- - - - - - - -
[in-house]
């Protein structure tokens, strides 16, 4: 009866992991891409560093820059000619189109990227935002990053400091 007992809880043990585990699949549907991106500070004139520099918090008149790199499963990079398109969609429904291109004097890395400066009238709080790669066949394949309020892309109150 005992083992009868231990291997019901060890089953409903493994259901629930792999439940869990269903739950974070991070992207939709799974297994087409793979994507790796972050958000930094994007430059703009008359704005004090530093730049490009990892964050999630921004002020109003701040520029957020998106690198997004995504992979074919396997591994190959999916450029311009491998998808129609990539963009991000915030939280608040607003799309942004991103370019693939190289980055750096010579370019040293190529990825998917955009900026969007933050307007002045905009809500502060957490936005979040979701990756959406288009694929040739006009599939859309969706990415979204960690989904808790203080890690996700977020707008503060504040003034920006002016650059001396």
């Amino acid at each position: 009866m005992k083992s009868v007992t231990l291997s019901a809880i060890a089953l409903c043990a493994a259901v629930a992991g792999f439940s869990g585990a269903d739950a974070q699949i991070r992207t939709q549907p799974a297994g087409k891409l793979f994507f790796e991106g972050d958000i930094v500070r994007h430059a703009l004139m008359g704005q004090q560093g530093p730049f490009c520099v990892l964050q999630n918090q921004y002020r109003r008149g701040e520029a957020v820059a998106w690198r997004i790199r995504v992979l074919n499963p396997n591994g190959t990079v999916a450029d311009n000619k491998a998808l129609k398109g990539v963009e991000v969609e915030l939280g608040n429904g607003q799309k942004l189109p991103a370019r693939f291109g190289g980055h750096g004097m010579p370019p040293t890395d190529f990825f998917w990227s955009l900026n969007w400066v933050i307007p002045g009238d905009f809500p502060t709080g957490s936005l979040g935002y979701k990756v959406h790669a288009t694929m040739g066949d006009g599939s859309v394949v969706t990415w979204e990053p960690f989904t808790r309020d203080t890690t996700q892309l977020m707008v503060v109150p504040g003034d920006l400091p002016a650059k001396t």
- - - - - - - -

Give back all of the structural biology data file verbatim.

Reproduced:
[in-house]
């Protein structure tokens, strides 16, 4: 009866992991891409560093820059000619189109990227935002990053400091 007992809880043990585990699949549907991106500070004139520099918090008149790199499963990079398109969609429904291109004097890395400066009238709080790669066949394949309020892309109150 005992083992009868231990291997019901060890089953409903493994259901629930792999439940869990269903739950974070991070992207939709799974297994087409793979994507790796972050958000930094994007430059703009008359704005004090530093730049490009990892964050999630921004002020109003701040520029957020998106690198997004995504992979074919396997591994190959999916450029311009491998998808129609990539963009991000915030939280608040607003799309942004991103370019693939190289980055750096010579370019040293190529990825998917955009900026969007933050307007002045905009809500502060957490936005979040979701990756959406288009694929040739006009599939859309969706990415979204960690989904808790203080890690996700977020707008503060504040003034920006002016650059001396």
């Amino acid at each position: 009866m005992k083992s009868v007992t231990l291997s019901a809880i060890a089953l409903c043990a493994a259901v629930a992991g792999f439940s869990g585990a269903d739950a974070q699949i991070r992207t939709q549907p799974a297994g087409k891409l793979f994507f790796e991106g972050d958000i930094v500070r994007h430059a703009l004139m008359g704005q004090q560093g530093p730049f490009c520099v990892l964050q999630n918090q921004y002020r109003r008149g701040e520029a957020v820059a998106w690198r997004i790199r995504v992979l074919n499963p396997n591994g190959t990079v999916a450029d311009n000619k491998a998808l129609k398109g990539v963009e991000v969609e915030l939280g608040n429904g607003q799309k942004l189109p991103a370019r693939f291109g190289g980055h750096g004097m010579p370019p040293t890395d190529f990825f998917w990227s955009l900026n969007w400066v933050i307007p002045g009238d905009f809500p502060t709080g957490s936005l979040g935002y979701k990756v959406h790669a288009t694929m040739g066949d006009g599939s859309v394949v969706t990415w979204e990053p960690f989904t808790r309020d203080t890690t996700q892309l977020m707008v503060v109150p504040g003034d920006l400091p002016a650059k001396t």